The Chicago Bears were one of 11 NFL teams in attendance for the recent Tennessee State pro day. The player most teams were there to see was outside linebacker Sidney Tarver, a projected late-round pick who wowed scouts with his workout performance.
Tarver (6-3, 236-pounds) ran a 4.65 40-yard dash, registered a 32-inch vertical leap and 10-6 broad jump, and bench pressed 225-pounds 23 times. His wingspan is 81 7/8 inches and his hands are 10 1/8 inches. He also clocked a 4.24 20-yard shuttle, a 7.30 L-drill and an 11.7 60-yard shuttle. Every one of those numbers is good-to-great for a player of his size at his position.
Tarver is a late bloomer who didn't become the full-time starter at Tennessee State until his senior season, where he racked up 62 tackles, 7.5 tackles for loss and 3.5 sacks. He lined up all over the field for the Tigers, playing outside linebacker, inside linebacker, stand-up defensive end and down defensive end.
In coverage, he demonstrates fluid hips and reads the quarterback's eyes well. He showed no problems running stride-for-stride with opposing tight ends. He has quick feet and is a disciplined player, despite his lack of experience. Against the run Tarver sheds blockers well and does a good job of breaking down when making tackles in space. He packs a wallop when hitting.
As a three-point rusher, Tarver is more of a speed guy who doesn't have many moves when getting after the quarterback. He's relentless though and does a good job in play recognition.
Due to his lack of experience, Tarver is very raw. He showed a lot of versatility in college but he would be better suited playing just one position. He'd be a good fit as a SAM linebacker in a 4-3, or as an OLB in a 3-4. His performance at his pro day gave notice to the NFL of his above-average athletic ability. With good coaching, he could develop into a quality player. At the very least, he'll make a solid special teams contributor.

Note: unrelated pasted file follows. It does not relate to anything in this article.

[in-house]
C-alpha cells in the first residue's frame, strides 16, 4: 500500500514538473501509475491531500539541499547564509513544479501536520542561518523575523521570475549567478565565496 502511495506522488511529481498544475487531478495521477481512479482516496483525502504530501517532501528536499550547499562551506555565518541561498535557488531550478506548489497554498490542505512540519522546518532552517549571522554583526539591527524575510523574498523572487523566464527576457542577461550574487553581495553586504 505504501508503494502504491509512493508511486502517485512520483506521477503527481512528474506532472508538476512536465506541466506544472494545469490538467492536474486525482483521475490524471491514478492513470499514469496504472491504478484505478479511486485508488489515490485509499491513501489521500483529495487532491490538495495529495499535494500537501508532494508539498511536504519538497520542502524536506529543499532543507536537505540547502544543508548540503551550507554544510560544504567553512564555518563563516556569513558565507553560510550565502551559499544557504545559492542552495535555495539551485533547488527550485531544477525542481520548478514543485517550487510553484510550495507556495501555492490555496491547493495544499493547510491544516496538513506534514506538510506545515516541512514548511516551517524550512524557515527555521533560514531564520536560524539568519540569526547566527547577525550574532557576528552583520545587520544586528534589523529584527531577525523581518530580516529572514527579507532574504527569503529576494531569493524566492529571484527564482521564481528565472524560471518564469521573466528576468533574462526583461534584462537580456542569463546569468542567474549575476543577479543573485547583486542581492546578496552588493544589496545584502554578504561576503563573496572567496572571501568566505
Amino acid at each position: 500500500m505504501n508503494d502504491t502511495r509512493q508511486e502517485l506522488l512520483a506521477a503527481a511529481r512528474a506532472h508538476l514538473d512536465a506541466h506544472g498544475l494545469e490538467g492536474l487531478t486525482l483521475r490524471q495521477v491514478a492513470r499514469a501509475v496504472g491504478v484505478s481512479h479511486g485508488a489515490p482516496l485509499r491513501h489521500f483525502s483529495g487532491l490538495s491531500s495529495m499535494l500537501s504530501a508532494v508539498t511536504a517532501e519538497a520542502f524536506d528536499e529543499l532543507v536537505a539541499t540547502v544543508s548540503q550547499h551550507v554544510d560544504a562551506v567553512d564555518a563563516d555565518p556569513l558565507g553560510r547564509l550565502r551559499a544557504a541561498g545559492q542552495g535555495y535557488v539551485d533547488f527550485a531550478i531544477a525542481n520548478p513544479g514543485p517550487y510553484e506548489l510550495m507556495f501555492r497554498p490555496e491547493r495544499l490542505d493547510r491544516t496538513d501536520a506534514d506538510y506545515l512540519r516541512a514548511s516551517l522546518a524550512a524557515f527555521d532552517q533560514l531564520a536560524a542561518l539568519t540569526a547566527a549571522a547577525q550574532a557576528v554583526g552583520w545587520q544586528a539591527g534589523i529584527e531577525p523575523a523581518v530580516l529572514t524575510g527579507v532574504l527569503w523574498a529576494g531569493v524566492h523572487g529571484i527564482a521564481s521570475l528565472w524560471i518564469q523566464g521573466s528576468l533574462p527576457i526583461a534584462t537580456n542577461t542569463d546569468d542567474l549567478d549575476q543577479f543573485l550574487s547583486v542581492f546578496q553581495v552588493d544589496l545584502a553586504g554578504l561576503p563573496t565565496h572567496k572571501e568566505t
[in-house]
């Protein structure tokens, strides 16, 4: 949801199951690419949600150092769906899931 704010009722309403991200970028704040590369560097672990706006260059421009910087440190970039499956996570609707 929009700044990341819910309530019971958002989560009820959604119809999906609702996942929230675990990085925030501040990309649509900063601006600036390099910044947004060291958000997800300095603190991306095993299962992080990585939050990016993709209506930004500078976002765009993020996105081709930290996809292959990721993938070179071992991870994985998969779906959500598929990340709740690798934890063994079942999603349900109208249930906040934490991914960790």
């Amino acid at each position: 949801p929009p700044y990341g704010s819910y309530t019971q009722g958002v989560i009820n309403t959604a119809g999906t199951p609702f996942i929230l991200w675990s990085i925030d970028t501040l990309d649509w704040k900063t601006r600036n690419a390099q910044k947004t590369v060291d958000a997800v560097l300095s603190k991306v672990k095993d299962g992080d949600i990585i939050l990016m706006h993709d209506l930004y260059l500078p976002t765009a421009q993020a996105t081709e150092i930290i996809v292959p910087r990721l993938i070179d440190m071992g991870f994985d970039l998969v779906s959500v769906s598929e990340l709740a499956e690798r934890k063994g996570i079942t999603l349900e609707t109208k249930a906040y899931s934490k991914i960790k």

Tarver is flying far under the radar and will most likely be a seventh-round pick or an undrafted free agent. Yet everyone was impressed with his pro day performance, which means he could slide into the sixth round. The Bears are currently very thin at the LB position, with only Lance Briggs and Brian Urlacher under contract, so it wouldn't be a surprise to see the team grab a developmental player like Tarver in the late rounds.
Other NFL teams in attendance at Tarver's pro day: Baltimore Ravens, New York Giants, Cleveland Browns, Houston Texans, Oakland Raiders, Tennessee Titans, San Diego Chargers, Jacksonville Jaguars, San Francisco 49ers and the Denver Broncos.
Bears work out Willie Smith
Chicago got a good look at East Carolina OT Willie Smith at the Texas vs. The Nation All-Star game. He was a Scouting Combine invite as well. Yet the Bears needed one more look at the 6-5, 310-pounder, so they recently brought him in for a private workout.
Smith began his collegiate career as a defensive lineman, was moved to tight end his sophomore season and played his last two years at left tackle. His performance protecting his quarterback's blind side earned him All-Conference USA honors his junior and senior seasons.
Because of his limited experience, Smith is a project at tackle. He has excellent lateral agility, long arms and strong hands. He has had no health or off-the-field issues and was outstanding in the classroom.
Yet while he has the size, strength and intelligence to play in the NFL, he still shows a lot of the negatives that come with a player not fully comfortable with his position. He often plays too high, bends at the waist and doesn't come off the ball quick enough. He needs to work on his hand placement, footwork and leverage.
For those reasons, Smith will most likely fall to the late rounds of the draft. But don't be fooled, the kid has potential. He hardly gave up any sacks at East Carolina, albeit against lower-level competition than those coming out of the BCS colleges. As far as intangibles go though, he has it all. He won't be an immediate contributor for whichever team drafts him but given a few years, he could turn into a Pro Bowler.
The Bears will most likely address O-line early in the draft, yet don't be surprised if they pick a late round project like Smith to groom as a future starter. This is the third time Chicago has evaluated him in person, so it's a good bet they are very interested. He has "late-round sleeper" written all over him.
Jeremy Stoltz is Publisher of BearReport.com. To read him every day, visit BearReport.com and become a Chicago Bears insider.